Learn what being a member does for you
The Seller Styles
See a summary of all our programs and certifications
Certified Professional Sales Person(CPSP®)
Develop your potential as a certified sales professional
Certified Professional Sales Leader(CPSL®)
Grow your impact as a certified sales leader
Certified Master Sales Professional (CMSP®)
Join the elite group of sales professionals and leaders
Advanced Sales Influence (ASI)
Take your influence and leadership to the next level.
Sales Success Principles
Learn foundational sales behaviors, strategies, and skills
Power of Contact Marketing
Learn from marketing expert and author Stu Heinecke
Join the top 1% of sales professionals in the world.
Next Level Virtual Coaching
Join our ongoing dynamic virtual coaching community
Explore job postings from some of the best companies in the country looking for sales professionals
Daily Dose of Influence!
Enjoy our video series of influence tips and strategies
Leads To Growth
Dig into our podcast featuring industry leaders and experts
Learn from our high-level sales coaching video series
Women of Sales & Influence – Facebook Live Series
Be inspired by our Facebook Live series spotlighting top women influencers
Women of Sales & Influence – Video Blog
Enjoy valuable, high-level sales strategies to empower your sales goals
The Growth Quotient
You’ve heard about IQ, but what is your GQ?
Our Commitment to You
We are here to help your approach to sales, how you interact with others, and how you perform and execute
NASP Sales Blog
Learn from our member-submitted articles for sales professionals
Write For Us
Share your sales expertise and insights with our community
About Our CEO
Standards of Conduct
Common Questions and Answers
For centuries, buyers have been wary of sellers. However, something has changed in the last few decades. In every industry, power is shifting from sellers to buyers. This is partly due, among other factors, to buyers having superior access to information, more choice due to globalization and access to improved technology. In this new world, sellers are having difficulty adjusting. This difficulty in transition isn’t exclusive to the sales process as sellers grapple with strong purchasing agents, it also challenges suppliers in the account management process.
Having a key account management program enables suppliers to focus their attention on accounts they feel they must win or retain.
As your competitors shift their resources to these programs and begin to offer more innovative and comprehensive solutions to your customers, retaining your accounts will be increasingly difficult. Your customers will readily detect and discern organizations that are unable to sustain the discipline required to provide innovative value on an ongoing basis.
Conversely, as competition heats up, you must be in a position to objectively assess the health of your key account relationships and allocate scarce resources accordingly. Not every account merits your focused attention. Just as sellers can act opportunistically, so can buyers. It’s not just sellers who are trying to optimize profits, buyers are as well. One of the easiest ways for buyers to increase profitability is to just cut costs. It’s much easier to beat up suppliers than it is to beat up employees — although some organizations do both!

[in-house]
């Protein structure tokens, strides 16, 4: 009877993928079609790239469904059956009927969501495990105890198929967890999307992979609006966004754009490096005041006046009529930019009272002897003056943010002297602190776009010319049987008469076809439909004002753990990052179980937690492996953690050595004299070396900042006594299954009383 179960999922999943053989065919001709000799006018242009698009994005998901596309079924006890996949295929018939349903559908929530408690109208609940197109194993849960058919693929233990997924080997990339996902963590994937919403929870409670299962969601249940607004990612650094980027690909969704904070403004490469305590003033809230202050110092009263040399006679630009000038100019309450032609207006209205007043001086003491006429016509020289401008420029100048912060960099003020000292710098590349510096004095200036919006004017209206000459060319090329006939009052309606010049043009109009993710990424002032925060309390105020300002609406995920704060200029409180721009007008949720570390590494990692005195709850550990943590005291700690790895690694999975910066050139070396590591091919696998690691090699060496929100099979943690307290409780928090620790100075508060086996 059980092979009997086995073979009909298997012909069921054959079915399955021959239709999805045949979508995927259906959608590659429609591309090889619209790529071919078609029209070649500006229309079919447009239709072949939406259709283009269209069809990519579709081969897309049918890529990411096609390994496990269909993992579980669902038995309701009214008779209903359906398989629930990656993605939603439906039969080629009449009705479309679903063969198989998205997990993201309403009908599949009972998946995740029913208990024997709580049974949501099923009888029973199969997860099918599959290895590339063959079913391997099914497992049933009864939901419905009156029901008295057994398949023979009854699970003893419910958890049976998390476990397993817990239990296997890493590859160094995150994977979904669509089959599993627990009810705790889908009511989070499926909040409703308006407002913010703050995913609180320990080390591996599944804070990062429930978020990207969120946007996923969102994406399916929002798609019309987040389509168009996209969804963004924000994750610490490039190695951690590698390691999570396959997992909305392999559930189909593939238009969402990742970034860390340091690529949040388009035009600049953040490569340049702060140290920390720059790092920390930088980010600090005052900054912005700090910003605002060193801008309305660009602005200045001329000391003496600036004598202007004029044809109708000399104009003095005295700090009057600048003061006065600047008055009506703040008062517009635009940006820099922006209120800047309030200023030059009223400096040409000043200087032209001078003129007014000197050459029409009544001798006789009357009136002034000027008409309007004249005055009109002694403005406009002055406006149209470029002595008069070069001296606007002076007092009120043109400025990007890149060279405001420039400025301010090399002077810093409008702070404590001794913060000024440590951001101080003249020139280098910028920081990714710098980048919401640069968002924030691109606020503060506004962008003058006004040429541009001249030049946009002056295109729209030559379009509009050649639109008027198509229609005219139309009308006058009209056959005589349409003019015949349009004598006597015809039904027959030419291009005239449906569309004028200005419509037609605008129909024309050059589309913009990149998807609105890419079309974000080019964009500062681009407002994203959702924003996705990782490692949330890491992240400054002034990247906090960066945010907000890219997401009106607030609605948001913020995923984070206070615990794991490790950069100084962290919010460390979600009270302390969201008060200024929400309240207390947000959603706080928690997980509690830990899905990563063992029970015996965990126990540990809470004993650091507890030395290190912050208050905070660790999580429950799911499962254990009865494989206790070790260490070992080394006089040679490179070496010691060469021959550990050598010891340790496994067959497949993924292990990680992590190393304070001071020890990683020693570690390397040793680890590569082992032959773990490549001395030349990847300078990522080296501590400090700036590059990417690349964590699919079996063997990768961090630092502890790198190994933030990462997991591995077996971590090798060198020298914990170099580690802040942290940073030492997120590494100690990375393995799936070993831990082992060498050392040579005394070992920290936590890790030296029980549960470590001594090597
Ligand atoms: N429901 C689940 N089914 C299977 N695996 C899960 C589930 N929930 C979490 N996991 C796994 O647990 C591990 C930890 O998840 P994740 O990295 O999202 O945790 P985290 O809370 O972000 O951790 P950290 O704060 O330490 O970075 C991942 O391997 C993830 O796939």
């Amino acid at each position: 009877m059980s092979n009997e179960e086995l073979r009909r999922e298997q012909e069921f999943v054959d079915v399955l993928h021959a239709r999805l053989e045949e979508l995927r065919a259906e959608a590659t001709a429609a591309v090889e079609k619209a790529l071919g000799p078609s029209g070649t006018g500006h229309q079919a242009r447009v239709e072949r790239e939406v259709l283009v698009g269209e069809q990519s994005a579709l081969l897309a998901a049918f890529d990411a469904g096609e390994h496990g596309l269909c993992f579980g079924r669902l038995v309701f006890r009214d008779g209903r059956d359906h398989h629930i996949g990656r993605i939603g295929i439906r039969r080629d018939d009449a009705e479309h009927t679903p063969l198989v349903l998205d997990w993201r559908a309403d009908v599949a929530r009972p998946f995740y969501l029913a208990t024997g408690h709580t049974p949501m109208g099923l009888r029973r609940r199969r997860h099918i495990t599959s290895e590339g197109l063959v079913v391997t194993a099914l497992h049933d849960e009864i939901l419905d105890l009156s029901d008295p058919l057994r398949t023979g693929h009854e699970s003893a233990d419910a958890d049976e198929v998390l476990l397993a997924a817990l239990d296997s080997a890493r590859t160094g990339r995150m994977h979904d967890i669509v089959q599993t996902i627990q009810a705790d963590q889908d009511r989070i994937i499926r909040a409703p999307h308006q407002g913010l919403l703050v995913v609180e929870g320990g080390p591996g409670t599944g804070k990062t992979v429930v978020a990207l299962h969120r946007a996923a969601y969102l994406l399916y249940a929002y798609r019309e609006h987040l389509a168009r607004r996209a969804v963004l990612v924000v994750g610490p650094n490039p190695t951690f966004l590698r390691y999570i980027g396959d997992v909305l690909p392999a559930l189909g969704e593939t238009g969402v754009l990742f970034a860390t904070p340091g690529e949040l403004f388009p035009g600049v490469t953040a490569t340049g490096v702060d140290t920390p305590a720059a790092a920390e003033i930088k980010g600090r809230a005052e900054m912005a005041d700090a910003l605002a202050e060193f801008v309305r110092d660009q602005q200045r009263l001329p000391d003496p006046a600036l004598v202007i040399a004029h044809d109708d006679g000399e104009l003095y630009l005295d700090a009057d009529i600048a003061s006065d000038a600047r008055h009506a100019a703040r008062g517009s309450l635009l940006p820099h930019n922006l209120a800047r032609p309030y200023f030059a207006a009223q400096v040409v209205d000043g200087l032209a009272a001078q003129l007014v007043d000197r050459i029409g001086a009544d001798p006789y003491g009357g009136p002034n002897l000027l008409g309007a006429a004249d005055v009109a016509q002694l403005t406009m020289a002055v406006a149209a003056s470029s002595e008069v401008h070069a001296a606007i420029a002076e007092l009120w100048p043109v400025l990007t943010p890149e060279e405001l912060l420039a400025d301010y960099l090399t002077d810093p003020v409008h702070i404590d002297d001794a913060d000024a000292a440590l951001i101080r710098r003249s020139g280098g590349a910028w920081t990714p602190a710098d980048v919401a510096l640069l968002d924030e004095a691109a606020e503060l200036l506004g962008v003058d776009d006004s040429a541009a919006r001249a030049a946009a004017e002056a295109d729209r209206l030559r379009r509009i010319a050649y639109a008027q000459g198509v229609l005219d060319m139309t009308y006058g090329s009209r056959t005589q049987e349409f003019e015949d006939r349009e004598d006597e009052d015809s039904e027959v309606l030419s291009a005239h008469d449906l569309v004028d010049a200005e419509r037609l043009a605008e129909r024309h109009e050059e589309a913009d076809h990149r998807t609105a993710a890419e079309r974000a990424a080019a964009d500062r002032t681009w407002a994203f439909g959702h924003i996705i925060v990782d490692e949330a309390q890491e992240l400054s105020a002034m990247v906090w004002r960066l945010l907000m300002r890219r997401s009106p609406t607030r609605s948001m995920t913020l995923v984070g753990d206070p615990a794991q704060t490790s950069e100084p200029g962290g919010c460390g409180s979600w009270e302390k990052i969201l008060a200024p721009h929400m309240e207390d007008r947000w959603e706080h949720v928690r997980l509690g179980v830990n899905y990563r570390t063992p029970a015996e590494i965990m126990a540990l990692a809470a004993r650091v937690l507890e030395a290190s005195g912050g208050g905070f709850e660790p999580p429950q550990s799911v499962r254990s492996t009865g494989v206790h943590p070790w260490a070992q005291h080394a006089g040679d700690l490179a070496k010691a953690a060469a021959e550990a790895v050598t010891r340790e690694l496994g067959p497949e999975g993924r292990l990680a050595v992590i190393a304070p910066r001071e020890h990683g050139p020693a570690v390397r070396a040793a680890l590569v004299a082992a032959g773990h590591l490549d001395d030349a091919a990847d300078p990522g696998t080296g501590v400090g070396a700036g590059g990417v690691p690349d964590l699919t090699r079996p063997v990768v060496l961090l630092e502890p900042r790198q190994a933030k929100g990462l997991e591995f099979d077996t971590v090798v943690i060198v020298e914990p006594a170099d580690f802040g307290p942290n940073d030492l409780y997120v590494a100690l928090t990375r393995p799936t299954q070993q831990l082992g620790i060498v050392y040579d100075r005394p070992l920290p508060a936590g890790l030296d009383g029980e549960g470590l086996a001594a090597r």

When buyers act opportunistically, your account managers may retaliate by restricting access to key resources.
This can be devastating as it might trigger retaliatory action from the buyer, such as denying your firm opportunities to bid on upcoming projects, denying your firm access to valuable information or downgrading your status from strategic ally or trusted advisor.
Account managers should not unilaterally make decisions to withdraw or reduce access to resources. Equally, account managers should not unilaterally make decisions to increase the allocation of resources to an account. These decisions should be made by a team and based on a combination of the account strategy, the customer’s responsiveness to that strategy and the overall classification of the account.
Customer accounts should be classified according to their willingness to partner with you, willingness to be transparent with you and their growth potential. These attributes are mutual. You should be equally willing to partner with them, to be transparent with them and your involvement with them should result in them realizing their growth potential. Gaining and maintaining partner status is difficult and not always in your best interest.
With a large account management program, your focus is on making the relationship efficient for both parties. With a key account management program, you’ve identified the target account as strategic to your business and you work closely with the account to co-create value. This often means making structural changes to support the innovation process. Key account relationships need to be continually monitored. While they bring great benefits, they can also bring unreasonable and undesirable demands.
Implementing a dynamic customer scorecard, such as ARPEDIO, that objectively monitors progressive customer responsiveness is the key. Integrating such a scorecard with the action plans that your account team must execute to continue to create value ensures you are watching both sides of the equation — the buyer and the seller. (To find out more about ARPEDIO, request a free 30-minute consultation with me.)
When both buyer and seller are seeking profitability, the relationship will either be adversarial or symbiotic (as I speak about at length in my new book, Human-to-Human Selling). By setting clear goals for your account team, objectively assessing your progress and the customer’s behaviour and regularly communicating transparently with your key accounts, you will set yourself up to increase your profitability while you increase the profitability of those customers that merit your focused attention.
About the author